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  20th International AIDS Conference
July 20-25, 2014
Melbourne, Australia
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Inflammatory Cytokine/IL-10 Ratios Tied to Regional Brain Atrophy With HIV
  20th International AIDS Conference, July 20-25, 2014, Melbourne
Mark Mascolini
High ratios of several inflammatory cytokines to IL-10 (an antiinflammatory) correlated with regional brain atrophy in a study of 52 antiretroviral-treated adults with well-controlled HIV replication [1]. High ratios indicate high levels of inflammatory cytokines and low levels of inflammation-quelling IL-10.
HIV-associated neurocognitive disorder (HAND) remains prevalent even in populations with HIV replication well controlled by antiretroviral therapy [2,3]. University of Hawaii researchers who conducted the cytokine study noted that inflammatory cytokines can disrupt the blood-brain barrier, let HIV enter the brain, and contribute to development of HAND. They observed that certain inflammatory cytokines (such as IL-6, IL-8, and TNF-alpha) remain elevated despite suppression of HIV in the peripheral circulation.
IL-10, the Hawaii team added, inhibits monocyte synthesis of proinflammatory cytokines and helps regulate immunologic and inflammatory responses. Thus they hypothesized that "the balance between proinflammatory mediators and antiinflammatory IL-10 may be important in neurological disease." They cited previous research linking (1) a high IL-1beta/IL-10 ratio and dementia in probable Alzheimer's disease, (2) a high IL-6/IL-10 ratio and major depression, and (3) a high TNF-alpha/IL-10 ratio and HIV disease progression.
To analyze cytokine levels, cytokine/IL-10 ratios, and their relationships to brain region volumes and neuropsychological test performance in people with chronic, suppressed HIV infection, these researchers focused on a subset of adults enrolled in the HIV Aging With HIV-Cardiovascular Disease study who had magnetic resonance brain imaging, cytokine levels measured by multiplex Luminex assay, and neuropsychological testing. The investigators converted individual neuropsychological test scores to z-scores using normative data adjusted for age, gender, and education then computed composite scores: a global score (NPZ14), psychomotor speed (NPZpm), learning and memory (NVZlrn_mem), executive functioning (NPZef), and working memory (NPZwm).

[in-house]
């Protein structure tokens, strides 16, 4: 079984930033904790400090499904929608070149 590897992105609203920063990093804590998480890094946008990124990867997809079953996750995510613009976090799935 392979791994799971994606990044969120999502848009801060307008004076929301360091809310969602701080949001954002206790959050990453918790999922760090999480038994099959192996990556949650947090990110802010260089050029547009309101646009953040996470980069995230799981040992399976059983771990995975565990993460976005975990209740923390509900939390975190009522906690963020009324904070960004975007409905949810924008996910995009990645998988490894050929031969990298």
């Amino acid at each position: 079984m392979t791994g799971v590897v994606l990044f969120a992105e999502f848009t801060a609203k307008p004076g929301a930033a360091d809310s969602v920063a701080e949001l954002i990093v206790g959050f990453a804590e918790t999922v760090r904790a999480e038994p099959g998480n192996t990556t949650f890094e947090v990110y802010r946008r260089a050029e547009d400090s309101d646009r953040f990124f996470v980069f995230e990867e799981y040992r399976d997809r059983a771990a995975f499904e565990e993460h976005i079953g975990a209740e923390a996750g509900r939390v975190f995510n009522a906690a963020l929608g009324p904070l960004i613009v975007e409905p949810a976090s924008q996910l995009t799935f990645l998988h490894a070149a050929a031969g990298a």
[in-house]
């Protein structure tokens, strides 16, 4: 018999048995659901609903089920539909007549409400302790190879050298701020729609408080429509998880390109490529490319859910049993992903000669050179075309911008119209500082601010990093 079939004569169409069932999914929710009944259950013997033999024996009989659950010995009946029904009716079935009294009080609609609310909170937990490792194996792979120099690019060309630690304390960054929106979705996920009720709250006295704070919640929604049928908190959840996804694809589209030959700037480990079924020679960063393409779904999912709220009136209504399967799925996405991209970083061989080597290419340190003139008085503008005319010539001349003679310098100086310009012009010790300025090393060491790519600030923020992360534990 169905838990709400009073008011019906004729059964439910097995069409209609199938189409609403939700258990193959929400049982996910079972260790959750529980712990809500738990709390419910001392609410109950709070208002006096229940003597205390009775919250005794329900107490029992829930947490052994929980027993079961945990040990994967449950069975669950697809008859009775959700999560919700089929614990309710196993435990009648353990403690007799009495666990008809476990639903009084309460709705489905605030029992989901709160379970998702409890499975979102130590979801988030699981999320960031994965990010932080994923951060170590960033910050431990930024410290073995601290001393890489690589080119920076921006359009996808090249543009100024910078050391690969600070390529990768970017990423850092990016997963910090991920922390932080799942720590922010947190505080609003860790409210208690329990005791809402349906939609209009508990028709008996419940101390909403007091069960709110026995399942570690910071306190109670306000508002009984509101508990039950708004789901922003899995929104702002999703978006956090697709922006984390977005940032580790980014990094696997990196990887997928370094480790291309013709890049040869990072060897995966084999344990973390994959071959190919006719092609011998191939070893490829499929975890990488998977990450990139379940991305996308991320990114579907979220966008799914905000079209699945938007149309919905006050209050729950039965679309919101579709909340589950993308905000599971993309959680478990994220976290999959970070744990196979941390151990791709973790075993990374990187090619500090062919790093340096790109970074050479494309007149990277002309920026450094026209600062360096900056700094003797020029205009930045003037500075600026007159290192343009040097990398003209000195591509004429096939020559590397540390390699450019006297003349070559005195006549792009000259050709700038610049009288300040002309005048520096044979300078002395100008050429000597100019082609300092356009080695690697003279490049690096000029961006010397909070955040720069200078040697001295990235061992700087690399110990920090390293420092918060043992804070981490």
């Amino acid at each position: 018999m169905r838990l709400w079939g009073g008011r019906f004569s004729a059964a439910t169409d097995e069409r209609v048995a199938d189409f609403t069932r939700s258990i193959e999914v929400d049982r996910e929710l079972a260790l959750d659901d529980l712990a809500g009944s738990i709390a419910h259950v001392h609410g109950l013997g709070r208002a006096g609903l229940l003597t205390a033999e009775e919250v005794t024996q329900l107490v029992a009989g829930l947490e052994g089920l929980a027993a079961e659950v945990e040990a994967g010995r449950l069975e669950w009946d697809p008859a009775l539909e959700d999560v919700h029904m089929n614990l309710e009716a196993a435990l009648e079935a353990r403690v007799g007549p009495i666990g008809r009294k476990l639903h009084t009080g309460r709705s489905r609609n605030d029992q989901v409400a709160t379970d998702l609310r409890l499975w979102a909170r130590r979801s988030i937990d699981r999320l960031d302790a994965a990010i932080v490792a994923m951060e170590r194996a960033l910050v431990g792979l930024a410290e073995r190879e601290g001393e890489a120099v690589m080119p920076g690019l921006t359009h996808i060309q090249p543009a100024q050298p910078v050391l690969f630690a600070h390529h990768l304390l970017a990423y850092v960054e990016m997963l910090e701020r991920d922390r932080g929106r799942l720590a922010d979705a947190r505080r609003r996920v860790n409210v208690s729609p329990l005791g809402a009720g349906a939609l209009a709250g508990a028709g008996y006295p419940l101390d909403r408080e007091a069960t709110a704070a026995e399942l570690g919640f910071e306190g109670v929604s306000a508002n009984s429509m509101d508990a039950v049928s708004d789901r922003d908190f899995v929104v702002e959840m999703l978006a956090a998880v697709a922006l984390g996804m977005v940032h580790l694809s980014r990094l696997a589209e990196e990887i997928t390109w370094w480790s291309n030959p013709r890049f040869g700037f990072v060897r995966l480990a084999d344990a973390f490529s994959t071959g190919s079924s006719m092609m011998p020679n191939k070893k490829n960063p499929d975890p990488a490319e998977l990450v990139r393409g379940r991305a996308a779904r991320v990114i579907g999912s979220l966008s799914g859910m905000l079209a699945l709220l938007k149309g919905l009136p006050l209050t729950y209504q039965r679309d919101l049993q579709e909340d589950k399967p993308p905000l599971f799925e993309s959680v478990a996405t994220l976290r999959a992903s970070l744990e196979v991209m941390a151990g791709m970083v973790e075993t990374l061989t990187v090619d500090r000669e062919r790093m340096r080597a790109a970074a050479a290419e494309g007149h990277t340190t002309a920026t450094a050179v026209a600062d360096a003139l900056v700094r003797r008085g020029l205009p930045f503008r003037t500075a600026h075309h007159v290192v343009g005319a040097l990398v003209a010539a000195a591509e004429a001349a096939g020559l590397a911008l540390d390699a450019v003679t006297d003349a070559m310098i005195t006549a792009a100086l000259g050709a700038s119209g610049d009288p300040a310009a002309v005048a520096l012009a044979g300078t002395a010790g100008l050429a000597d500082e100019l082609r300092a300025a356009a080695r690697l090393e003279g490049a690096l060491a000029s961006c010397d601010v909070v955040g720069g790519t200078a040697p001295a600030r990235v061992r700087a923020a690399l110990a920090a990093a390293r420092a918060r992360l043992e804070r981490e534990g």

All participants were at least 40 years old and taking a stable antiretroviral regimen for more than 6 months. Age averaged 50.8 years, 44 participants (85%) were men, 28 (54%) were white, and 43 had an undetectable viral load. Current CD4 count averaged 466.
Most absolute cytokine concentrations did not relate to regional brain volumes, though correlations were significant at P < 0.01 for IL-1beta and the globus pallidus (beta -0.40, P = 0.0016) and the putamen (beta -0.36, P = 0.0035) and for IL-8 and cerebral white matter (beta -0.30, P = 0.0036).
Three cytokine/IL-10 ratios correlated with decreased white matter at P < 0.001: myeloperoxidase/IL-10 (beta -0.36, P = 0.0006), IL-1beta/IL10 (beta -0.36, P = 0.0008), and sE-selectin/IL-10 (beta -0.34, P = 0.0009). Several cytokine/IL-10 ratios correlated with lower thalamus volume: myeloperoxidase/IL-10, IL-1beta/IL-10, VEGF/IL-10, TNF-alpha/IL-10, MCP-1/IL-10, sE-selectin/IL-10, IL-8/IL-10, MMP-9/IL-10, and IFN-gamma/IL-10 The first five associations were significant at P < 0.01.
Certain cytokine concentrations (not ratios) correlated inversely with composite NPz scores for (1) executive function (serum amyloid P: beta -0.45, P = 0.002; and myeloperoxidase: beta -0.34, P = 0.03), (2) psychomotor speed (VEGF: beta -0.41, P = 0.007; and IL-6: beta -0.31, P = 0.043), and (3) learning and memory (MCP-1: beta -0.37, P = 0.02).
The University of Hawaii team concluded that proinflammatory cytokine levels relative to IL-10 are independently associated with decreased white matter and thalamus volume and that these associations were more significant than for absolute cytokine concentrations. They cautioned that their analysis is limited by its cross-sectional nature, lack of HIV-negative controls, and relatively small number of participants.
The researchers proposed that "an inflammatory environment characterized by inadequate IL-10 response to elevated proinflammatory cytokines may be a key factor in HIV neuropathogenesis and persistence of HAND."
1. Kallianpur K, Sakoda M, Umaki T, et al. High ratios of circulating pro-inflammatory cytokines to anti-inflammatory IL-10 correlate with regional brain atrophy in chronic suppressed HIV infection. AIDS 2014. 20th International AIDS Conference. July 20-25, 2014. Melbourne. Abstract THAB0104.
2. Chan P, Brew BJ. HIV associated neurocognitive disorders in the modern antiviral treatment era: prevalence, characteristics, biomarkers, and effects of treatment. Curr HIV/AIDS Rep. 2014 Jun 27. Epub ahead of print.
3. Heaton RK, Clifford DB, Franklin DR Jr, et al. HIV-associated neurocognitive disorders persist in the era of potent antiretroviral therapy: CHARTER Study. Neurology. 2010;75:2087-2096.